University Alliance > Blog > The value of design in solving business and industrial problems

The value of design in solving business and industrial problems

Published on October 6, 2012

My views on design stem from my personal experience. My background is of a visual arts practitioner, who ran a small business for many years, but who now conducts research from a practitioner standpoint for both the arts and industry. My research team undertakes research that is primarily applied, and is concerned with process. In a digital age I deal in the physical artefact, which can be made either by autographic means or by digital technologies such as 3D printing.  In this context we therefore need to define design beyond the purely visual; my feeling at the moment is that design relates not only to the visual appearance but crucially to an innate understanding of the materials and processes that go into creating an object.

This view of design from the practitioner standpoint, has gained acceptance by many Blue Chip companies, for example we currently undertake research in partnership with, Hewlett Packard, Renishaw, Denby Potteries and Johnson Matthey. All of whom recognise we bring a unique view to the table. John Meyer, Ex head of HP Research Labs printing division in Palo Alto, one of our early HP sponsors always said, ‘If I want computer science I can go to Stanford, you offer me something different.’ It is that ‘something different’ that we need to quantify and promote.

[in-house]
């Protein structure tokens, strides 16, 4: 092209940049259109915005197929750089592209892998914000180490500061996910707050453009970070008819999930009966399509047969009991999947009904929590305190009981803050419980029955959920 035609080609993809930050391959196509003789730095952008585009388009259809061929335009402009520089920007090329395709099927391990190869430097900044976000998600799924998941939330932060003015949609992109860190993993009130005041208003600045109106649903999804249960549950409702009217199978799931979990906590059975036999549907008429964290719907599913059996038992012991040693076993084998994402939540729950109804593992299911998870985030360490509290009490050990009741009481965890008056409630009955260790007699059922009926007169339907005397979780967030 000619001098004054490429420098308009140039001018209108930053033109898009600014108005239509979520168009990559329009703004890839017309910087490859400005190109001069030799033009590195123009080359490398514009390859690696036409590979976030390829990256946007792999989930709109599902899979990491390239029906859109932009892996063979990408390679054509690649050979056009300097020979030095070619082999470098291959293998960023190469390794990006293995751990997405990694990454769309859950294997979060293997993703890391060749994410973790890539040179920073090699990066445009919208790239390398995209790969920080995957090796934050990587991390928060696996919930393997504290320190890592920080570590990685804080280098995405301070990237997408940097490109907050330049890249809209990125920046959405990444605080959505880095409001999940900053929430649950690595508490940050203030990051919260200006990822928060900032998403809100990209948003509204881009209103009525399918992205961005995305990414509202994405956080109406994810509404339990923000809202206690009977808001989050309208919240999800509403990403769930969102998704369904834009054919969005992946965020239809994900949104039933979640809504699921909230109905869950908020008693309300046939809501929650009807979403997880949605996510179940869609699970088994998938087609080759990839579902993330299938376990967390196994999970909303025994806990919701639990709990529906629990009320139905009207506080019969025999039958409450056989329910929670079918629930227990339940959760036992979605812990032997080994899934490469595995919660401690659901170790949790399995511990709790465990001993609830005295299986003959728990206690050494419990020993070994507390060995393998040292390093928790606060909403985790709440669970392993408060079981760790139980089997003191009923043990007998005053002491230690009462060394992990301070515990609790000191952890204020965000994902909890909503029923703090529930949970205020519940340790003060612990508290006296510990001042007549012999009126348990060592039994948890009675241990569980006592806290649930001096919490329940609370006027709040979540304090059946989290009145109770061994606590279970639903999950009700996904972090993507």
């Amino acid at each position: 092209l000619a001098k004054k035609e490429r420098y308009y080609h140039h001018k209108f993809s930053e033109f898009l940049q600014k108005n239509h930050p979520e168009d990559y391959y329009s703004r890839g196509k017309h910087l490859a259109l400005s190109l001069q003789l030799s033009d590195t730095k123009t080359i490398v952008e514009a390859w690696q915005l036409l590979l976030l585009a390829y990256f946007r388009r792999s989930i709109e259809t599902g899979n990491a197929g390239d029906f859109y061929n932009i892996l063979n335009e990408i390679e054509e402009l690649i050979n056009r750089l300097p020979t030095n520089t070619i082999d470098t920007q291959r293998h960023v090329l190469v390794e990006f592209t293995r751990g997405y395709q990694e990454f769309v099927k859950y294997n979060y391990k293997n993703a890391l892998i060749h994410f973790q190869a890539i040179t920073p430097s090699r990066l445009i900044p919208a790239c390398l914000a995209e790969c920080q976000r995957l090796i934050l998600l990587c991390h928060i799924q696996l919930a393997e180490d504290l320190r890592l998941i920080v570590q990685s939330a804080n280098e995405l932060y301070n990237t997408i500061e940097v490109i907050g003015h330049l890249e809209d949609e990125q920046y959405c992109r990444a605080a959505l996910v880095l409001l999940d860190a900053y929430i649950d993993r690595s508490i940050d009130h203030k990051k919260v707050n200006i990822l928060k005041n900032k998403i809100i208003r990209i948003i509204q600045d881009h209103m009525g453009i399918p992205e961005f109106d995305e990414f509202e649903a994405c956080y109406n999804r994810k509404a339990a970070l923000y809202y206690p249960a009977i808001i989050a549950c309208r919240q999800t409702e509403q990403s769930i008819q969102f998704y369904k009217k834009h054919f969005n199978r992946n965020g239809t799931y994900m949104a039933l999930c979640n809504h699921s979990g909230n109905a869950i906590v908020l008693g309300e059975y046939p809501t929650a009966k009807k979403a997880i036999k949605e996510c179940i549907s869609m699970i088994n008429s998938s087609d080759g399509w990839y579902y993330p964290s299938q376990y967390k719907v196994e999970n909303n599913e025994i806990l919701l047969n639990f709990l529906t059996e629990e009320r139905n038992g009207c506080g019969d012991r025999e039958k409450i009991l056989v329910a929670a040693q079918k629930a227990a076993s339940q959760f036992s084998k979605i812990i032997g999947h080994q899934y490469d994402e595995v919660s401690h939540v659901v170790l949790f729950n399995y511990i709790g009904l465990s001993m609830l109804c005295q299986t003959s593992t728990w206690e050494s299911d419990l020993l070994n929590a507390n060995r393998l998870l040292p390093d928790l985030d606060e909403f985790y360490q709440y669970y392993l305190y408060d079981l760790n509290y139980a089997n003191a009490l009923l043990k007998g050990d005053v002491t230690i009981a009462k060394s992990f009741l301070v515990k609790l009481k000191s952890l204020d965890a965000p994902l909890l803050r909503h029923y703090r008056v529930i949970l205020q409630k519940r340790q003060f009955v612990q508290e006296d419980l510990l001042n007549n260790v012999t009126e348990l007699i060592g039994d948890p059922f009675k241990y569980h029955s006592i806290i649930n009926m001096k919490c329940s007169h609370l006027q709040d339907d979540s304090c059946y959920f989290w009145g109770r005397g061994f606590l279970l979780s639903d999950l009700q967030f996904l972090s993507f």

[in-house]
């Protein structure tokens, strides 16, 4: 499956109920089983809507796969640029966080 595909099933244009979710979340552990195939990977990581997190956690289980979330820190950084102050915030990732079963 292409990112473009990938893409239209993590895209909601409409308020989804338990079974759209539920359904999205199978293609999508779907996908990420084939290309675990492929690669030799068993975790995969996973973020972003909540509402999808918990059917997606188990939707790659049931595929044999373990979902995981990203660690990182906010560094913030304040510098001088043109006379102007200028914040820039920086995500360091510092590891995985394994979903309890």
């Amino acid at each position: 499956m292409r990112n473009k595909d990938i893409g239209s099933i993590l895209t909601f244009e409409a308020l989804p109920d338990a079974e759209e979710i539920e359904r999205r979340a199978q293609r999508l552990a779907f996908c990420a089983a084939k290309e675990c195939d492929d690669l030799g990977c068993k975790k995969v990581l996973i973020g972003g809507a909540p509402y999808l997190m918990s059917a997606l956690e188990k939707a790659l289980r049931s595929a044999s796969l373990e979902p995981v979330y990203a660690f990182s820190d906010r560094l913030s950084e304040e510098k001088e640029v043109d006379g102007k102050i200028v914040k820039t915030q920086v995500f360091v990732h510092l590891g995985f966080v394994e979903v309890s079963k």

Design, contributes to solving industrial and business problems by being an integral part of the solution, it not something to be considered later or bolted on afterwards. In a rapidly changing global environment, the best way of staying ahead of the competition is to offer a better quality product. The primary reason Apple is so successful is that their product looks and feels right. That happens through a tacit understanding of the material qualities involved in creating such a product and incorporating good design from the outset.

The best way of describing how that works is to give an example: I have spent two years on a Knowledge Transfer Partnership with a company who are market leaders in clean room flooring. Their profits have increased by over fifty per cent in the period, due to a radical overhaul of their product; in the outset they wanted to add printed company logos and floor graphics to their product. Initially their primary product could be viewed as just a blue sticky mat with aluminium edges that nobody took any notice of, the notion of design to the company at the time did not seem relevant. However after design input, the final product stands head and shoulders above the competition, not only is the product more durable, with a lower edge profile and crucially, incorporates integral floor graphics that replace the aluminium edging. The design also includes time sensitive date stamping by informing customers when the product is due for replacement. Hence the fifty per cent increase in turnover in less than twelve months from the product launch.